So you might be wondering why a crocheter like me is reviewing a book on knitting. Well, my friends at St. Martin's have a terrific line of craft books, including 100 Flowers to Knit & Crochet which is also by Lesley Stanfield, 75 Floral Blocks to Crochet by Betty Barden, 100 Snowflakes to Crochet by Caitlin Sainio, and 100 Colorful Granny Squares to Crochet by Leonie Morgan (due out in March 2013). And they have been kind enough to share some of them with me (and that means I get to share them with you!).
Now you might be wondering if I have enough knitting knowledge to be able to provide you with an accurate review. The answer is of course I do! Don't let the fact that I have only recently joined the legions of bi-craftual yarn enthusiast color your confidence in me. The truth is that while my knitting experience is limited, my experience with books, these books in particular is not.
Like all patterns in the series they (seem to be) easy to follow and are accompanied by an excellent photo. Charts are included where appropriate, and the skill level is noted on each one. And finally the Projects. Since the book focuses on the squares, there are only a few and they really serve to give you ideas of what you can do with your work. They are creative and urge you to look beyond the standard blanket.
Is there anything that I don't like about the book? To be honest not really. The only thing that I noticed is there are fewer beginner patterns than intermediate and advanced. I counted 19 out of the 75 are for beginners and 10 of them are in the Pictorial Design category which seems a bit out of balance. As a beginner myself it feels like the book is geared for a more experienced knitter. However, the only way to advance is to try new things and practice until it's not hard anymore!
So my friends there you have it. A crocheter's review of a lovely little book of knitting. Lesley Stanfield is clearly a talented fiber artist as this book and her others show. Whether knitting or crocheting she brings beautiful, original designs to life offering a tremendous variety of patterns.
Enter below for your chance to add this terrific book to your library!
A few things about the giveaway. First, please know that the books that St. Martin's sends me are newly published or advance copies that they have asked me to review. The opinions that I express are my honest views about the books and are not influenced in anyway by the publisher. Second, this is my first giveaway using the Rafflecopter entry form. Please let me know if you find it difficult. The raffles are for you and I want them to be friendly and easy to enter. Next, I'm sure it says it somewhere, but this giveaway ends on Sunday, February 24, 2013 at midnight. I'll announce the winner within 48 hours. And finally, this giveaway is open to everyone everywhere. If I can mail it to you through the USPS please feel free to enter!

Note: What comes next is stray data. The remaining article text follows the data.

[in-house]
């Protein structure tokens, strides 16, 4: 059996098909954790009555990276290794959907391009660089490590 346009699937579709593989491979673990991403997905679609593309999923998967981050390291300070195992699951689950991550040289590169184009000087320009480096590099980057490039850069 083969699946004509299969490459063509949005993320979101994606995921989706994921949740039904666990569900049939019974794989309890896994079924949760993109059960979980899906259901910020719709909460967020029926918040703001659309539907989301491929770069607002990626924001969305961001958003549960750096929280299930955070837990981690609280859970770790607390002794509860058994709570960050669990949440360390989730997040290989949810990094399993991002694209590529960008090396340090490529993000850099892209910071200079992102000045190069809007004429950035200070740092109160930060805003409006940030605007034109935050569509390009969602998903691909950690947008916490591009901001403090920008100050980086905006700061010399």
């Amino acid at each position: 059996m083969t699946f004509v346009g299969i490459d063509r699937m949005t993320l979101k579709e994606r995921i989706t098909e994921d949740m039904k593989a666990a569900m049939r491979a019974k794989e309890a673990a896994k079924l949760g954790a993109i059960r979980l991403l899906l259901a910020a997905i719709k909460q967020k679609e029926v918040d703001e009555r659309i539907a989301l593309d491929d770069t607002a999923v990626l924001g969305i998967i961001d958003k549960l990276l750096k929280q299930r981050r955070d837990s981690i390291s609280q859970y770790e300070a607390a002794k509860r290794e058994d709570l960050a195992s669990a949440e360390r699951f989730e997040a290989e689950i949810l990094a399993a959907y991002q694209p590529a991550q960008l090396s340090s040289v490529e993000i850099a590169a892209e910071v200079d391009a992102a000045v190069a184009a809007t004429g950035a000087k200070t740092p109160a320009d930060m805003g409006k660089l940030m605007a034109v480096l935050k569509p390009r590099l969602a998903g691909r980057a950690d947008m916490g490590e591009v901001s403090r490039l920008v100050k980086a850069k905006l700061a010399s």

Thanks so much for stopping by and spending a bit of your day with me!
I hope that you enjoyed the review and will take a few moments and enter to win your own copy.
Not a knitter? I bet you know someone who would love to add this to their collection!
Until next time friends!
Be blessed and stitch & read with love!
Quick, Easy and Awesome Bookmarks!
Isn't this country snowman just adorable? I knew when I saw this bookmark at the library that it was the perfect candidate for a little paper crochet. Back in December I tried out the Sharp Hook (here's the post), and I knew that it would be just right for this project. One of the advantages of the SH is that most of the time you don't have to pre-poke your holes. While this can be convenient, I was having difficulty getting the holes in the right spot. In order to come up with the same number of evenly spaced holes I had to use a ruler. I tried to poke the holes as I went, but that didn't work very well. I ended up marking them 1/4 inch apart first and then doing the poking. It was a little painful for the finger on the "other" side until I remembered my leather thimble! With appropriate protection I was able to move along quickly!
The bookmark is made of card stock and only printed on one side. I glued two together because I thought it would look better being double sided. Even with the two, I'm sure you would be able to make the holes using any small steel hook. Just get them started first, and definitely use (finger) protection!!
This is the first time that I combined paper and crochet. It really is an easy project, and I'm sure there are more bookmarks in my future. The hardest part is marking where the holes go, and that's more tedious than anything. I can see using this technique to embellish handmade cards, or holiday ornaments. To add a border to a wall calendar. Or, even use it on photographs to create a unique frame. Like anything in crochet, the possibilities are only limited by the imagination!
Where will your imagination take you? I'd love to hear your ideas for combining paper and lace!
Thanks so much for stopping by and spending a bit of your day with me.
Until next time friends,
Be blessed and stitch & read with love!
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My name is Robin. I am a wife, mother and strong believer in the power of faith. I'm a maker, a crafter and an artist. I love exploring new mediums and sharing my adventures with you.
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Stitch & Read with Love!